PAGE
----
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The person who moves a mountain begins by carrying away small stones
(The Chinese probably visited this house!)
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HOME SWEET HOME
5 March 2004
The bathroom is really taking shape. Scott put in the soap dish, got paint ("abalone") on the walls and will be here next week to put the primer coat on the cabinets. Weve agreed that he will special order the sink/counter top from the same people who made the blue swirl for the walls of the bath, so that all will fit. He's purchased the tiles for the floor.
I think its safe to say that the end, while not imminent, is definitely in sight.
Its amazing what a change has taken place in my mindset. Somehow Ive never been the "nesting" type.
I grew up in a rented flat in San Francisco. My parents moved in in 1942, when my mother was pregnant with me. They planned to stay "a couple of months" until they could find something more suitable. They moved out when Jeri was 5 or so, in about 1969 or 70, so it was the only "home" Id ever known.
My mother desperately wanted a home of her own and actually found several in the early days of their marriage, but my paternal grandmother, who ruled not only her own roost but ours as well, convinced my father each time that buying land was a waste of money and so those homes, which would be worth a fortune today, went to someone else and we stayed in our rented flat.
It was a small place. The front door opened into an entry area that was directly opposite the kitchen. My father, when he had his evening drink(s), would sit at the table facing the door and knew who was coming up the stairs. To the right of the entry was the bedroom I shared with my sister. The room was the width of two single beds with a small table between them. We had a very small closet and now that I think back on it, I dont have a clue how we both fit clothes in that closet. It wasn't even full height, as it went back under the stairs of the apartment upstairs from our place.
(My cousin once locked me in the closet and my screams woke the whole neighborhood.)
To the left of the front entry was a short hall. On the left side was my parents bedroom and on the right was the bathroom. At the end of the hall was a room divided by a couch. One end was the living room, the other end was the dining room. When my parents had parties, they moved the couch, rolled up the rugs and people danced on the hardwood floors.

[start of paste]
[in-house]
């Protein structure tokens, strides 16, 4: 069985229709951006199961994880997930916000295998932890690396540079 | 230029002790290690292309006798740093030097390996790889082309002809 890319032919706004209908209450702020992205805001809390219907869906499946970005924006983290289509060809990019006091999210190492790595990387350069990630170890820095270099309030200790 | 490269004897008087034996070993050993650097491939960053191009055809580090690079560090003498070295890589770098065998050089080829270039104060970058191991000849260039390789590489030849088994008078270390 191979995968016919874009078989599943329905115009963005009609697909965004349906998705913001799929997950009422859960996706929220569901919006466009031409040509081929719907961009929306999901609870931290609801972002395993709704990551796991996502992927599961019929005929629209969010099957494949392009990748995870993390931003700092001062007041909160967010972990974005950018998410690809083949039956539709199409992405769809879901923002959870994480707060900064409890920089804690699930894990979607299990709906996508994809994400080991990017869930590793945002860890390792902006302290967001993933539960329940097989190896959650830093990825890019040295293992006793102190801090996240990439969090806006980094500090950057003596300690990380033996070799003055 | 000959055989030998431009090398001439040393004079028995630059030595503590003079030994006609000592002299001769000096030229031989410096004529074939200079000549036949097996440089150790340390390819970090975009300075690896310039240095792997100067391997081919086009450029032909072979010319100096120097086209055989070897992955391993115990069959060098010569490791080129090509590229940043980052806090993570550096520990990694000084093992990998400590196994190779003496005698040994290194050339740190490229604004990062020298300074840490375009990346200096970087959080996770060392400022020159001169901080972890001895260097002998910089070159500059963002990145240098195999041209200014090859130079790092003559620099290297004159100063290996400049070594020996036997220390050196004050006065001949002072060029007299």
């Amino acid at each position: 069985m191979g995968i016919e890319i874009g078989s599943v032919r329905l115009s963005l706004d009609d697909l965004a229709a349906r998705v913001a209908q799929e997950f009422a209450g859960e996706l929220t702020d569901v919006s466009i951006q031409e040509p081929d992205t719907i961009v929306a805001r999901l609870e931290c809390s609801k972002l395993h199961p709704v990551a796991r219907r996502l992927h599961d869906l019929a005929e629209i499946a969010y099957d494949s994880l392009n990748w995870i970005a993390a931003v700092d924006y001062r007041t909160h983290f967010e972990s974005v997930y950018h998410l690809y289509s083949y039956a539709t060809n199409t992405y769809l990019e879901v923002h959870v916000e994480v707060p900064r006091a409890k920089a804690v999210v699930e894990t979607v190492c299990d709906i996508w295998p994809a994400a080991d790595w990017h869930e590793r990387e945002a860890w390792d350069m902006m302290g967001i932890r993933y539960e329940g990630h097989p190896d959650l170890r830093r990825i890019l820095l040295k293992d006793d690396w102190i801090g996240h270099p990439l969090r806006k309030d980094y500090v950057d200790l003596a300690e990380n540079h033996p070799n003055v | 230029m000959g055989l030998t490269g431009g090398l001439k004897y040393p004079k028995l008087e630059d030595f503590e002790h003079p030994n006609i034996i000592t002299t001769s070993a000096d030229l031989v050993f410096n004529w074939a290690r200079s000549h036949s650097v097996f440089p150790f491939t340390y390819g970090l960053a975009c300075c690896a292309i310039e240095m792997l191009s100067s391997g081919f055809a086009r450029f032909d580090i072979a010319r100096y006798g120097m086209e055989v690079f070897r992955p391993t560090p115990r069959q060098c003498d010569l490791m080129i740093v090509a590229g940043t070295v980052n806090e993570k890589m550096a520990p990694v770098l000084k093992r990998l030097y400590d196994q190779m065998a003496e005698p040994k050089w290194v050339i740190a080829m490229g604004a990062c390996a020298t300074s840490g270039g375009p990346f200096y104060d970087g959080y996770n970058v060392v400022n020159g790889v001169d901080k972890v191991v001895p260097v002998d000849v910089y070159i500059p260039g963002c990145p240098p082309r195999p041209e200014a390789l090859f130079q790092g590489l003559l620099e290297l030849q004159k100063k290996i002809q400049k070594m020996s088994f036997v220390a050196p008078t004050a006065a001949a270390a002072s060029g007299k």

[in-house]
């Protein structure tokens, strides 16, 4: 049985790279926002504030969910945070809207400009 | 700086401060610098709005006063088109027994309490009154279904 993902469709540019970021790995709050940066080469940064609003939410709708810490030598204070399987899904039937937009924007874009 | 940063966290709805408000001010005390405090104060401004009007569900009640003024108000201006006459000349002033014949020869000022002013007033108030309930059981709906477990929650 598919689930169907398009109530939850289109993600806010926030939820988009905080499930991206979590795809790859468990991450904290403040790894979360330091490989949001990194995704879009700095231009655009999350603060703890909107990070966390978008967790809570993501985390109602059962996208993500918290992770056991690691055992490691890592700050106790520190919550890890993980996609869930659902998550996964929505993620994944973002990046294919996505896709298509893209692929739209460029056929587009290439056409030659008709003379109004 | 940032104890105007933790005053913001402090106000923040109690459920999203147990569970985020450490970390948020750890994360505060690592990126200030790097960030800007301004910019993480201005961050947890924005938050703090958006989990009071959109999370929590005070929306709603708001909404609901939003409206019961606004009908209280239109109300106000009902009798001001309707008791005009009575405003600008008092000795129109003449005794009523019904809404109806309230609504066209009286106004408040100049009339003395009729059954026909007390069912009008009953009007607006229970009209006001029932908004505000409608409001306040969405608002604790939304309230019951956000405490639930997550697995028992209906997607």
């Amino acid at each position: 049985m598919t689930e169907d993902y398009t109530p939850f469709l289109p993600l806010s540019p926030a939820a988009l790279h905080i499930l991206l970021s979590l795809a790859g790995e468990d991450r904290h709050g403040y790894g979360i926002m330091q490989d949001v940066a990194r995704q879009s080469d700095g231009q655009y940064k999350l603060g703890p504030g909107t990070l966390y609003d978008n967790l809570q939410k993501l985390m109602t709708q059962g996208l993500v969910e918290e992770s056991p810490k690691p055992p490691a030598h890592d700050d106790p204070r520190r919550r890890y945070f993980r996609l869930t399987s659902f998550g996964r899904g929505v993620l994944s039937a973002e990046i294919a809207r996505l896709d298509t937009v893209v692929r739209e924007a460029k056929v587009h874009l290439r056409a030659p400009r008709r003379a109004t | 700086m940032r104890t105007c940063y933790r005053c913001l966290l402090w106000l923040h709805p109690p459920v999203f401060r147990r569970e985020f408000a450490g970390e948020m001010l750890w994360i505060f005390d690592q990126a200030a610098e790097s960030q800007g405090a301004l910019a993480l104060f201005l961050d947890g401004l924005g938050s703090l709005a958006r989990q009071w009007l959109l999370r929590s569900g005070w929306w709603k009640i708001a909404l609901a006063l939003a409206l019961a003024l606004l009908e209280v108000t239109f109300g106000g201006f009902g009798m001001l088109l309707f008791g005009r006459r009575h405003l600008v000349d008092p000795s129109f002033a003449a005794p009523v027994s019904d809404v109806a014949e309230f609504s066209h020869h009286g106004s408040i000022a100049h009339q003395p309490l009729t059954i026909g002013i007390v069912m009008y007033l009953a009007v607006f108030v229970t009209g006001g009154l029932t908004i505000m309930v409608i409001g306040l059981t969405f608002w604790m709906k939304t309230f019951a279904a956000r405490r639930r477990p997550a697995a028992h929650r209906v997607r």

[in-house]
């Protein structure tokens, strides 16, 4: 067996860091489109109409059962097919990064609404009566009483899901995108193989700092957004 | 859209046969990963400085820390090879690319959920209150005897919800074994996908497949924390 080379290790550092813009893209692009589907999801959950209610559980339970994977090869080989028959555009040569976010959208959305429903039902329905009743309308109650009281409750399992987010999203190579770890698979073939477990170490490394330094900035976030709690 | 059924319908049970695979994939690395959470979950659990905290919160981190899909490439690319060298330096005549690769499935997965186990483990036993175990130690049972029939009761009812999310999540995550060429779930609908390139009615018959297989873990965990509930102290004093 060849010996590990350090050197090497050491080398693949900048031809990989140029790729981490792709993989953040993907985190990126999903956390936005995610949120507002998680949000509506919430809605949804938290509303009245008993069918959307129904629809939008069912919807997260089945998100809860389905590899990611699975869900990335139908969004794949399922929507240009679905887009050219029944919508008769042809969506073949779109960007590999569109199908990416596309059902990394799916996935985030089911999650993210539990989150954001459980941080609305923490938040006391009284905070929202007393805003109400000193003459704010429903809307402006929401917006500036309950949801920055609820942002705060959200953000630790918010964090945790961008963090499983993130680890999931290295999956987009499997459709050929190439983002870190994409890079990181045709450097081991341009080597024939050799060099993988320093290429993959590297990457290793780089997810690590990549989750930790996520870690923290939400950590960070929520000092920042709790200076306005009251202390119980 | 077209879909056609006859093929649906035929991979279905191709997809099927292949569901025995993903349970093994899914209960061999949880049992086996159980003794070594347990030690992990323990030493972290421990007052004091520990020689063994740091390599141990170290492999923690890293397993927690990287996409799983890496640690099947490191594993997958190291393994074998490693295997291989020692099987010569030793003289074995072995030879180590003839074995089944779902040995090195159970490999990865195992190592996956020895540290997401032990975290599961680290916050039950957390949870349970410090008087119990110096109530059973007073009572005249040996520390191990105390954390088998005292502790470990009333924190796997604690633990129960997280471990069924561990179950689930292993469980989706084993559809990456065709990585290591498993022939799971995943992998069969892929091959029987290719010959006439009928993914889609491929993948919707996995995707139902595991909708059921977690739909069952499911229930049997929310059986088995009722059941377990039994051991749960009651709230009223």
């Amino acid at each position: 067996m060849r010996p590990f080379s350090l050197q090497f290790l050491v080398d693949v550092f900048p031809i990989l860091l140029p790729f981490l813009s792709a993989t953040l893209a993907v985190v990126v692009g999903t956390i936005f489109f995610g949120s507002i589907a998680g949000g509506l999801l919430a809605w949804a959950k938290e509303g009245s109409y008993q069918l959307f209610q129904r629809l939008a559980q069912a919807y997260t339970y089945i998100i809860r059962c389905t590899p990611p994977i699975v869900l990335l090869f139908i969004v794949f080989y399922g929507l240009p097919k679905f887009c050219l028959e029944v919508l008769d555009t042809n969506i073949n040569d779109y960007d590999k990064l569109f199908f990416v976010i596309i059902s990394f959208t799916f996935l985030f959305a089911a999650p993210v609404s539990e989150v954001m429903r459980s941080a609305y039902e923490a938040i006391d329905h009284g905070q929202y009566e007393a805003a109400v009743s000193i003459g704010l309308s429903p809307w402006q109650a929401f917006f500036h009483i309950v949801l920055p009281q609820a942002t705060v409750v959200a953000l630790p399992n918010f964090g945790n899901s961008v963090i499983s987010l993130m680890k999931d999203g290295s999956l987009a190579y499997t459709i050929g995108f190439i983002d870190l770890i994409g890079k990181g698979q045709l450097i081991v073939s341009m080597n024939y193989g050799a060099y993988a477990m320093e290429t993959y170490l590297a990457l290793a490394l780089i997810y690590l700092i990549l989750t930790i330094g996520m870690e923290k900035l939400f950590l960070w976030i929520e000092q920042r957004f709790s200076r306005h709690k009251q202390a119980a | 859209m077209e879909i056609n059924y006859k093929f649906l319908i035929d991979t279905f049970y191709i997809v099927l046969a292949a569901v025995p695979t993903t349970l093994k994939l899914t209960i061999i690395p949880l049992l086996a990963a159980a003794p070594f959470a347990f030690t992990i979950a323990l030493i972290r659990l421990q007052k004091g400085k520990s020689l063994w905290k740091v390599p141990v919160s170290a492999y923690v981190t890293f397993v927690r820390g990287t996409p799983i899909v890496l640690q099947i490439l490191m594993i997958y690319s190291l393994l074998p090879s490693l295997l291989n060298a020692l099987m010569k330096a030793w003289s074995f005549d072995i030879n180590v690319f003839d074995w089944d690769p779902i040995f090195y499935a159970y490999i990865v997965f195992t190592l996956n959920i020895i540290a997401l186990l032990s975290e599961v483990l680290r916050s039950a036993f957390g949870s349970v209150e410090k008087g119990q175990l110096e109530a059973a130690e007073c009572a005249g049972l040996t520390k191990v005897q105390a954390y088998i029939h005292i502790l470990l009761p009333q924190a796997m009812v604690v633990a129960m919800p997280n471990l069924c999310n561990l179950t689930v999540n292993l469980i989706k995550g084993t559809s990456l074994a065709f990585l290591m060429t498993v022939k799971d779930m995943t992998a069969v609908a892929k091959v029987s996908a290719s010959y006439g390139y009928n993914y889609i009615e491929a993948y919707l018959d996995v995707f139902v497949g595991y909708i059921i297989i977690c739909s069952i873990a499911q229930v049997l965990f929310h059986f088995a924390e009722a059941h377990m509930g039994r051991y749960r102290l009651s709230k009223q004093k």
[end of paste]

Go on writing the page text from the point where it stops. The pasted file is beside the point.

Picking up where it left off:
Off of the kitchen was a small laundry room which led out into a tiny concrete back yard, where my mother hung her clothes on the clothesline.
We lived on one of San Franciscos steepest streets and there was no greenery whatever, nor a place to play in front of the house. The stairs from the front door led directly to the sidewalk.
When my father finally agreed to move out of San Francisco, it was to a home in Marin County with nice lawn and big magnolia tree in front, a pool in back, and kids in the neighborhood. Unfortunately, too late for Karen and me. So I never grew up with the concept of owning a house of my own.
After Walt and I married, we moved into a small apartment, then, when I was pregnant with Ned we moved to a small rented house and finally, when I was pregnant with Paul, we bought our first house in Oakland. I loved that house. I still love that house. It was small, but it was ours. It was 60 years old and needed a lot of work, but we were caught up in birthin and raisin babies, so we never did anything substantial to the house until it came time to sell it, and then Walt replaced the rotting kitchen floor. I was always sorry that we only had a few weeks to enjoy having a good floor. But to that point I had kept such a disaster of a house that there was no point in trying to fix it up, because Id just destroy it anyway.
When we moved here, it was into a brand spanking new house. One wed help design ourselves. We made some abominable choices (who chooses white linoleum with five small children, two dogs, and a dirt yard with no grass in it???), but I think we have been comfortable here. As with the Oakland house, I was too busy (and lazy) raising kids to give much thought to keeping the house clean and/or neat. (At least I wasnt like one wife we knew, who vacuumed her rugs into a pattern each day, and then locked her kids outside so they wouldnt mess it up.)
Over the years, I just came to care less and less. I guess on some level, I never really bonded with this house. It was a house. A place to live. I never made it a "home" by adding all those little neat touches that people do to their homes. My "little touches" came in piles of "stuff."
Something happened to me in Australia. Maybe being with Peggy for 6 weeks rubbed off on me. I watched her taking care of her home, not her house. When I came back, it was with eyes that suddenly saw the mess, the clutter...and, more importantly, the potential. I didn't want us to clean and fix up the house so we could sell it. I wanted to enjoy it for awhile myself.
So came the big clean up (ongoing, as you know), and then finally the bathroom project, talked about for the past 15 years. With the house looking better, the "Pepto Room," such as it is, somewhat decorated, and the bathroom about to become a showplace (albeit on a small scale), Im starting to feel like this is "home" not "house." Im starting to look at where we go from the bathroom. Oh, one major project a year is enough (especially since this sort of thing aint cheap), but my commitment to turning the house into something that I can feel has enough of my own touch on it that it can become "home" is high.
There is enough work to do to keep me going until they haul me out of here in a body bag, I suspect, but I hope the mortuary workers at least look around and think "hey--nice house..."
PHOTO OF THE DAY
Spent some time today playing around with this photo in
Weight Lost to date: 43.8 lbs